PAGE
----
News - Chrysler
Chrysler brand exits Australia, again
For the second time in 40 years, Chrysler will bid farewell to the land Down Under
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19 Nov 2021
By MATT BROGAN
THE Chrysler brand is officially exiting the local market, with Fiat Chrysler Australia citing the “global push towards electrification and focus on SUVs” as the rationale for the American brand’s decision to retire from its last remaining right-hand drive market.
Chrysler Australia was formed in 1951 when the Chrysler Corporation acquired Chrysler Dodge Distributors Pty Ltd, an entity that can trace its local origins back to 1935.
The brand made a considerable mark in Australia during the 1950s and 60s. Having consolidated its operations in Adelaide, it initially produced American-sourced cars and trucks under DeSoto, Dodge, Plymouth and Sicma mastheads (from CKD kits), after which it ramped up its Australian-sourced content and acquired the British Rootes Group in 1966.
With its Valiant by Chrysler models proving popular in Australia, Chrysler concentrated on producing vehicles powered by its unique-to-Australia HEMI six.
The powerful engine outperformed numerous local six- and eight-cylinder units from Ford and Holden and was topped by the memorable VH-series Charger R/T E49 and its 225-kW HEMI – that engine’s output remained unsurpassed by another six-cylinder’s output until Porsche introduced its 911 Turbo in 1975.
The Valiant full-size range, a competitor to the Ford Falcon and Holden Kingswood, was joined by the Centura mid-size model in the mid 1970s, but the model failed to generate significant sales compared to Ford’s Cortina, Holden’s Torana, as well as a rising number of locally built and imported Japanese rivals.
Toward the end of the 1970s, Chrysler’s failure to keep with the times saw it hand the keys to its Adelaide facility to Mitsubishi Motors; the Japanese Sigma was badged as a Chrysler until 1981. Chrysler left Australia at this time, with Mitsubishi Motors following in 2008.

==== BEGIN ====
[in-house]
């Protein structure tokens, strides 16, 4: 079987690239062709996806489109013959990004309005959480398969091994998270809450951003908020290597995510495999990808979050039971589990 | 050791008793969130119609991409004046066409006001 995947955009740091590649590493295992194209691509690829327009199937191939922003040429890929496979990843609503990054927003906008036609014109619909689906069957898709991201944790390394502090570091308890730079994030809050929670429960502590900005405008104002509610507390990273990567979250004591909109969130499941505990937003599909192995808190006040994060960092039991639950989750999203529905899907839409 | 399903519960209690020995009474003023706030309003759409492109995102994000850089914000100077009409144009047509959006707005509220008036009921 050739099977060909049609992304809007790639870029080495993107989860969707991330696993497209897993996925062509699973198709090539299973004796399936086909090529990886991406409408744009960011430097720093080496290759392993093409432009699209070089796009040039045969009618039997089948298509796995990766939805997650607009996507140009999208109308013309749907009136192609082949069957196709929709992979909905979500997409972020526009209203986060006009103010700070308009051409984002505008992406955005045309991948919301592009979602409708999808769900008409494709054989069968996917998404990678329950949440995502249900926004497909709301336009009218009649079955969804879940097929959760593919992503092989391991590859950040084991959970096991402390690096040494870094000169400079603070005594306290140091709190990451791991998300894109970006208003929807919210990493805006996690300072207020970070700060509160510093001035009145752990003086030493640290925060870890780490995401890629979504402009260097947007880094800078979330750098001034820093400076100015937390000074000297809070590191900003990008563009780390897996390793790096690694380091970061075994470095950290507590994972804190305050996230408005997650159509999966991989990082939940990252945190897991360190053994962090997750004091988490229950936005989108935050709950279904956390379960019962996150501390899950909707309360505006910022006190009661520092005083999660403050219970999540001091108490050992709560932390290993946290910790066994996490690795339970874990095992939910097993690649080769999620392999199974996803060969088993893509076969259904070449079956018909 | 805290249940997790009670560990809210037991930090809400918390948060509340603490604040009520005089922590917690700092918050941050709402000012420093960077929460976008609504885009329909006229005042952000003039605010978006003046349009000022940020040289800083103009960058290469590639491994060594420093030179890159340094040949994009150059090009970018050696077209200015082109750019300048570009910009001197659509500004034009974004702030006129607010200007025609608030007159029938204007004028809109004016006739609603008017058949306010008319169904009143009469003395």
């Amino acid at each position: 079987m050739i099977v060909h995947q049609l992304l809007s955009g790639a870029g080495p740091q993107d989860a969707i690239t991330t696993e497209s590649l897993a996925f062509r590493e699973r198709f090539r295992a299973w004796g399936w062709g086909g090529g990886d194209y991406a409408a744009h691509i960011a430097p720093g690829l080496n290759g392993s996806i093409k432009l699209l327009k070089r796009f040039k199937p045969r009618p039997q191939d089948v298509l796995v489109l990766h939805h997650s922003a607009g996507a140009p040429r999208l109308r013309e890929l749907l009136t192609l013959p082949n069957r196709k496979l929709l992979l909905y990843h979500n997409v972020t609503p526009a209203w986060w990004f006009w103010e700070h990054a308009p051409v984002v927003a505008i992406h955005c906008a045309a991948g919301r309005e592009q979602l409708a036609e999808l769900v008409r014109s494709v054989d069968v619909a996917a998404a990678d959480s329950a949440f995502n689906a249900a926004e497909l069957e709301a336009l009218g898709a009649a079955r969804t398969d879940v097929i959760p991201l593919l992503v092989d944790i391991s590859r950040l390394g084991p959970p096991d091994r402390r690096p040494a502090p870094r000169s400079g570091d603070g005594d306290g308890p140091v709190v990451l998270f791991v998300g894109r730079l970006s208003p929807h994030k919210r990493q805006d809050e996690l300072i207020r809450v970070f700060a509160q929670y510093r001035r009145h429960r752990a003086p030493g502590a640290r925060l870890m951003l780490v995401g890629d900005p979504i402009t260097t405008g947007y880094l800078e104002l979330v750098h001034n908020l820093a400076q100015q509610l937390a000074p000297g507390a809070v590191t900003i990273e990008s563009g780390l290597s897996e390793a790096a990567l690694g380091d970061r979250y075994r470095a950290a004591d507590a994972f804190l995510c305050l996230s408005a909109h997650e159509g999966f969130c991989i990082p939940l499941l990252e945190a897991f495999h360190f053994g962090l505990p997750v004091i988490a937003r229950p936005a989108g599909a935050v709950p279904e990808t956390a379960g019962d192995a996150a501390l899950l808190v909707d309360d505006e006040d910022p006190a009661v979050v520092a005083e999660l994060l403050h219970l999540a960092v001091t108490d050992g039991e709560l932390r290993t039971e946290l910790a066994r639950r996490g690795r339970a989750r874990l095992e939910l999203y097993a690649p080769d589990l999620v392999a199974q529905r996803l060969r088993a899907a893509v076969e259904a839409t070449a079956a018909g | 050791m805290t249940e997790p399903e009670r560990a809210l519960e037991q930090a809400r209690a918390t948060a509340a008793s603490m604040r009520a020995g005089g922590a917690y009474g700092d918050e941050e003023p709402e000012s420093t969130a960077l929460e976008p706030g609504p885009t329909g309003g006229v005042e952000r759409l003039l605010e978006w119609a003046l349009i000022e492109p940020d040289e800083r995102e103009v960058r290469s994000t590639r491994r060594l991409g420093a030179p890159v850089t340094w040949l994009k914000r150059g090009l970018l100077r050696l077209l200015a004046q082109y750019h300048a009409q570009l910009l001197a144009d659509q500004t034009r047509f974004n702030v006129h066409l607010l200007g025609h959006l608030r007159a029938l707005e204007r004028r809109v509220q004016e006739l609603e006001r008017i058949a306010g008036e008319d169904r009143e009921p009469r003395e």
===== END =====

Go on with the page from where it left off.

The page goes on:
The American badge returned to local showrooms in 1994, initially with the imported Jeep Cherokee and later the Chrysler Neon, Grand Cherokee, Jeep Commander, PT Cruiser, Crossfire, 300C, Voyager and Dodge Caliber models.
Fiat Chrysler Australia took over distribution of Alfa Romeo and Fiat models in 2012 and recently became part of the Stellatis Group, which incorporates Peugeot, Citroen and Opel.
At the time of its departure from Australia, Chrysler has only one range for sale in the local market – the 300 sedan, offered in 300 C Luxury and hard charging 300 SRT derivatives.
“Chrysler has held a special place in the heart of many Australians, and we are very proud of its history here,” FCA Australia managing director Kevin Flynn said.
The Jeep brand will continue to fly the American flag in Australia with Compass, Cherokee, Gladiator, and Wrangler models available in showrooms countrywide. Jeep also introduce its Grand Cherokee L seven-seat SUV and plug-in hybrid Grand Cherokee 4xe in 2022.
“We are very excited about this new era of mobility. Stellantis is dedicated to becoming the market leader in low-emission vehicles and committed to developing the most capable and sustainable high-performing and four-wheel drive vehicles in the world,” Mr Flynn added.
“We have a hugely positive year ahead of us, focusing on electrification and moving into a very premium offering with our all-new, two- and three-row Jeep Grand Cherokee as well as the PHEV Jeep Grand Cherokee 4xe. These models represent real advancements in terms of technology, luxury, efficiency and capability.”
FCA Australia remains committed to the supply of parts and authorised servicing for Chrysler vehicles; all Jeep dealerships across the country will continue to service Chrysler vehicles.
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